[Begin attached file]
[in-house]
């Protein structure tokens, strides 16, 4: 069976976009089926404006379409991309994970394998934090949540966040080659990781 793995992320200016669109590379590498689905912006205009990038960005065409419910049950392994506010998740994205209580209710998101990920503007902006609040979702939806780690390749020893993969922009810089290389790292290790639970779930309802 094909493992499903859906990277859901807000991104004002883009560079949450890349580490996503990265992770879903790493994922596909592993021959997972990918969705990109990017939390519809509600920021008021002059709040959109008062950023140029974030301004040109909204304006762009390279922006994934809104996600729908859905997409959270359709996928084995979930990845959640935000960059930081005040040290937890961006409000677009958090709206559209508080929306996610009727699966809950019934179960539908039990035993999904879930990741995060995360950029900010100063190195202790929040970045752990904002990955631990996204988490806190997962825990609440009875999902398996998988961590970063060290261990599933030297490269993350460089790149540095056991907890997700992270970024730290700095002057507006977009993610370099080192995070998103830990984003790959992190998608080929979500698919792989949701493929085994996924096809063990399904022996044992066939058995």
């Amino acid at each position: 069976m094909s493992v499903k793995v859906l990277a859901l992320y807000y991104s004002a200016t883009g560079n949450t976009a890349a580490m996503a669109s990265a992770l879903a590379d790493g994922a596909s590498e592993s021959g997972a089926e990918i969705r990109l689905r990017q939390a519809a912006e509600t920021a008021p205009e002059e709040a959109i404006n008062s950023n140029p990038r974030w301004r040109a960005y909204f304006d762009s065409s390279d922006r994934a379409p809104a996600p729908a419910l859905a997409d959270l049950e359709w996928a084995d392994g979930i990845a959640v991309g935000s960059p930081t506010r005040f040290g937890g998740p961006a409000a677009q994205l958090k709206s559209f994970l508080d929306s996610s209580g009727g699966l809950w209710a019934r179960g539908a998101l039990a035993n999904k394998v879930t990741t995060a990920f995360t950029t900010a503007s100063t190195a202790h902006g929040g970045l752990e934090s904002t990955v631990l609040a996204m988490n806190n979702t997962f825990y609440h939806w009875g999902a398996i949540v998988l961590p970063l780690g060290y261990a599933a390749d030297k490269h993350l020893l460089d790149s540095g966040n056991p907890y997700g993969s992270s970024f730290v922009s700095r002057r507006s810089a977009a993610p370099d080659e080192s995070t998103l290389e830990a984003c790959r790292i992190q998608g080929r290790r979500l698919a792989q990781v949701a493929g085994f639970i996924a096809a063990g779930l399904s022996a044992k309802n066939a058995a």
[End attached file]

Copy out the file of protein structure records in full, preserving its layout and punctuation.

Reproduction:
[in-house]
């Protein structure tokens, strides 16, 4: 069976976009089926404006379409991309994970394998934090949540966040080659990781 793995992320200016669109590379590498689905912006205009990038960005065409419910049950392994506010998740994205209580209710998101990920503007902006609040979702939806780690390749020893993969922009810089290389790292290790639970779930309802 094909493992499903859906990277859901807000991104004002883009560079949450890349580490996503990265992770879903790493994922596909592993021959997972990918969705990109990017939390519809509600920021008021002059709040959109008062950023140029974030301004040109909204304006762009390279922006994934809104996600729908859905997409959270359709996928084995979930990845959640935000960059930081005040040290937890961006409000677009958090709206559209508080929306996610009727699966809950019934179960539908039990035993999904879930990741995060995360950029900010100063190195202790929040970045752990904002990955631990996204988490806190997962825990609440009875999902398996998988961590970063060290261990599933030297490269993350460089790149540095056991907890997700992270970024730290700095002057507006977009993610370099080192995070998103830990984003790959992190998608080929979500698919792989949701493929085994996924096809063990399904022996044992066939058995």
């Amino acid at each position: 069976m094909s493992v499903k793995v859906l990277a859901l992320y807000y991104s004002a200016t883009g560079n949450t976009a890349a580490m996503a669109s990265a992770l879903a590379d790493g994922a596909s590498e592993s021959g997972a089926e990918i969705r990109l689905r990017q939390a519809a912006e509600t920021a008021p205009e002059e709040a959109i404006n008062s950023n140029p990038r974030w301004r040109a960005y909204f304006d762009s065409s390279d922006r994934a379409p809104a996600p729908a419910l859905a997409d959270l049950e359709w996928a084995d392994g979930i990845a959640v991309g935000s960059p930081t506010r005040f040290g937890g998740p961006a409000a677009q994205l958090k709206s559209f994970l508080d929306s996610s209580g009727g699966l809950w209710a019934r179960g539908a998101l039990a035993n999904k394998v879930t990741t995060a990920f995360t950029t900010a503007s100063t190195a202790h902006g929040g970045l752990e934090s904002t990955v631990l609040a996204m988490n806190n979702t997962f825990y609440h939806w009875g999902a398996i949540v998988l961590p970063l780690g060290y261990a599933a390749d030297k490269h993350l020893l460089d790149s540095g966040n056991p907890y997700g993969s992270s970024f730290v922009s700095r002057r507006s810089a977009a993610p370099d080659e080192s995070t998103l290389e830990a984003c790959r790292i992190q998608g080929r290790r979500l698919a792989q990781v949701a493929g085994f639970i996924a096809a063990g779930l399904s022996a044992k309802n066939a058995a």